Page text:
An internal Microsoft memo tells employees to talk to managers about coronavirus travel concerns — and some employees say it's not enough
Microsoft Executive Vice President Kurt DelBene sent an email to employees on Monday instructing them to discuss with their manager any concerns they might have with work travel amid the spread of coronavirus. Some Microsoft employees expressed concerns to Business Insider that the company's response is insufficient. Salesforce, for example, has paused nonessential travel for its 50,000 employees. DelBene in his email said "global health authorities have communicated to us that the risk to the general public outside of Mainland China and those specific affected regions is presently low." Each of the six deaths from COVID-19 – the illness caused by coronavirus – in the US at the time of this writing have occurred in Washington state, five of them in King County, home to Microsoft's headquarters. Click here to read more BI Prime stories.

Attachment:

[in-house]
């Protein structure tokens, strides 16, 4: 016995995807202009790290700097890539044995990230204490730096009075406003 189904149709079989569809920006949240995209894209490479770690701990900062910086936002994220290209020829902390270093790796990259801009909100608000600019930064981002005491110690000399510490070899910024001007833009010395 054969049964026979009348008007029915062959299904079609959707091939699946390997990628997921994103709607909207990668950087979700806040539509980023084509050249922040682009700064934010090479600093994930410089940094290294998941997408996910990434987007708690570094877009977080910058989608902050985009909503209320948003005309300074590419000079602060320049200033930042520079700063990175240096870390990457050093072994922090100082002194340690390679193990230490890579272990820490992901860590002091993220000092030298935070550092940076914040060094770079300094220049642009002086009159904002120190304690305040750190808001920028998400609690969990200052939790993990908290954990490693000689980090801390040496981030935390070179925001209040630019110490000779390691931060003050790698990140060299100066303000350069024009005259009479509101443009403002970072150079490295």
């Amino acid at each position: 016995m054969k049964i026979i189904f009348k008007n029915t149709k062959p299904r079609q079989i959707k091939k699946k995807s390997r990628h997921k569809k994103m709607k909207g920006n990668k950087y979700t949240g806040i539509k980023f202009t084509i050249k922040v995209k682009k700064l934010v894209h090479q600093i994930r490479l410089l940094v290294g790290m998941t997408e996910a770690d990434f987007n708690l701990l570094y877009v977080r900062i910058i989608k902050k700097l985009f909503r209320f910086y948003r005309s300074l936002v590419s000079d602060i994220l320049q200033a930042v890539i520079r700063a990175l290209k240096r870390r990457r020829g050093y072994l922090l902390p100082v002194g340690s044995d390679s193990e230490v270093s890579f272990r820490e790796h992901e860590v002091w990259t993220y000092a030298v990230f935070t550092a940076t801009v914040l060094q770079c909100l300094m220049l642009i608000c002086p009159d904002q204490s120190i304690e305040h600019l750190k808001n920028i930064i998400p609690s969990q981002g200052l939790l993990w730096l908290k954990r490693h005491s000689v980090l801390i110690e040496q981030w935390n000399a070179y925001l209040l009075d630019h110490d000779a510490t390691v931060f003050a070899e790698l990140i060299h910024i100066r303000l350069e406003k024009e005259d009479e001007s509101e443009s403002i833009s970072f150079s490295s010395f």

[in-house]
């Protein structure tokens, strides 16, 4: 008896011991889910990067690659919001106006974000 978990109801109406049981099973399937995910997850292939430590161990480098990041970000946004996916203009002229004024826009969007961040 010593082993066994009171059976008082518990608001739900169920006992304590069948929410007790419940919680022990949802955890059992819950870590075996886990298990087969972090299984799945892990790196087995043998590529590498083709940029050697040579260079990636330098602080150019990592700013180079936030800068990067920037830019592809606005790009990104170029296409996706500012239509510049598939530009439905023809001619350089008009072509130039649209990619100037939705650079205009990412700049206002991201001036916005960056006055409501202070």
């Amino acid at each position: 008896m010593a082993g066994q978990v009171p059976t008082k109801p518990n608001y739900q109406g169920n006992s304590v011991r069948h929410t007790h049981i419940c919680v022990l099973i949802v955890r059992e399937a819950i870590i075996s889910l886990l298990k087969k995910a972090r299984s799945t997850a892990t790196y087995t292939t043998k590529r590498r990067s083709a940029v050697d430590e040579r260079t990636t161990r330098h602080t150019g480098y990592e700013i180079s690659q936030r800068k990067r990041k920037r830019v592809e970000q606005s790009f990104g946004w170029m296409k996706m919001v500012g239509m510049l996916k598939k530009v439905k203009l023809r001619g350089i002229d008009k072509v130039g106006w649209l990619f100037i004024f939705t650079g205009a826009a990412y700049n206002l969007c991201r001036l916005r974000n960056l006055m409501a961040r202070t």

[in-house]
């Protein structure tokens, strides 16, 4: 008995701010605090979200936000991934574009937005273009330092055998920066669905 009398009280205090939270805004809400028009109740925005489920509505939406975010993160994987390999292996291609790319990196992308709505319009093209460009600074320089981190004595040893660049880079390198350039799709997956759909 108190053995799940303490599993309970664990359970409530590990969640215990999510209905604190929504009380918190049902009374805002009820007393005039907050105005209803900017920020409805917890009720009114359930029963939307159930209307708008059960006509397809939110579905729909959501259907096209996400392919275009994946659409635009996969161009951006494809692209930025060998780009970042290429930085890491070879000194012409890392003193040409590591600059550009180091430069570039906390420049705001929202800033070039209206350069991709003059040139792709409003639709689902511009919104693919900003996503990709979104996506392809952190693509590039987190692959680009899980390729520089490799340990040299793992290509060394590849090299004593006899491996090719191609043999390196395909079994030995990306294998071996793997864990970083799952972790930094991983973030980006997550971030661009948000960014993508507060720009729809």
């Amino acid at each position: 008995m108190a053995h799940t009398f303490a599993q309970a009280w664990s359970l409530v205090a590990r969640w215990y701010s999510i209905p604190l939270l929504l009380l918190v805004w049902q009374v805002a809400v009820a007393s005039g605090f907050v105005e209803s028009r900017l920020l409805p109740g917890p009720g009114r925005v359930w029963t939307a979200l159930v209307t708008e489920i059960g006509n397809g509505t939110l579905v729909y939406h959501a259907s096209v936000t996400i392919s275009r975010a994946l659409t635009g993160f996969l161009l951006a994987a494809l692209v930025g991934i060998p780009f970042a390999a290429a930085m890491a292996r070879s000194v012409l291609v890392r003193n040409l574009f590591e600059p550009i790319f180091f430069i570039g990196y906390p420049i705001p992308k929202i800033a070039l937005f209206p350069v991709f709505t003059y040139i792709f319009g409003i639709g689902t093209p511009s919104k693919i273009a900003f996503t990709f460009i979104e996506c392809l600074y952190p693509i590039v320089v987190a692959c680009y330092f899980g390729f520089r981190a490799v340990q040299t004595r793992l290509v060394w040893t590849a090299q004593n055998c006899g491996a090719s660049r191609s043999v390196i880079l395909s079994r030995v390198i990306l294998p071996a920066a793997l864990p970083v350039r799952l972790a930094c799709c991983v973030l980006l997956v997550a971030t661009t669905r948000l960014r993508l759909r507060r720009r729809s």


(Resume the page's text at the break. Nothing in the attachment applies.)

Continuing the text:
Microsoft's internal response to managing the coronavirus outbreak has included asking employees to discuss with their managers any travel concerns, according to an email reviewed by Business Insider. "Any employee who feels uncomfortable travelling or attending any event (whether it be 1st or 3rd party, external or internal) should feel empowered to work with their manager to make the decision that is best for them and their family," Microsoft Executive Vice President Kurt DelBene said in an email to employees on Monday. Each of the six deaths from COVID-19 – the illness caused by coronavirus – in the US at the time of this writing have occurred in Washington state, five of them in King County, home to Microsoft's headquarters. "While there has been an increase in cases in specific regions of some countries like South Korea and Italy, global health authorities have communicated to us that the risk to the general public outside of Mainland China and those specific affected regions is presently low," DelBene wrote. "The health and safety of our employees is our top priority at Microsoft. We are providing real-time guidance to employees in all affected regions," a Microsoft spokesperson said. "We will continue to monitor the situation and take action as necessary to help protect employees." Some employees have expressed concerns that Microsoft's response is insufficient. Two employees who spoke to Business Insider and wished to remain anonymous said the company's response is "disappointing" and doesn't measure up to the steps taken by other companies. Salesforce, for example, has paused nonessential travel for its 50,000 employees. Meanwhile, other employees discussed on Twitter whether it's appropriate to leave the decision about whether or not it's appropriate to travel up to managers rather than employees. DelBene in the email also discussed Microsoft's decision to cancel events. Microsoft on Monday also announced it would make the company's Most Valuable Professional Summit online-only. "Global health authorities have not issued guidance to cancel events," DelBene wrote in the email. "At Microsoft, we are looking very thoughtfully at our event calendar, and in some cases shifting to digital-only experiences. Ultimately, the final decision to cancel, remain, or reduce our presence at events rests with the business owner of each event. Guidance has been prepared to inform these decision makers."Join the conversation about this story » NOW WATCH: A 45-year-long study discovered trends in successful hyper-intelligent children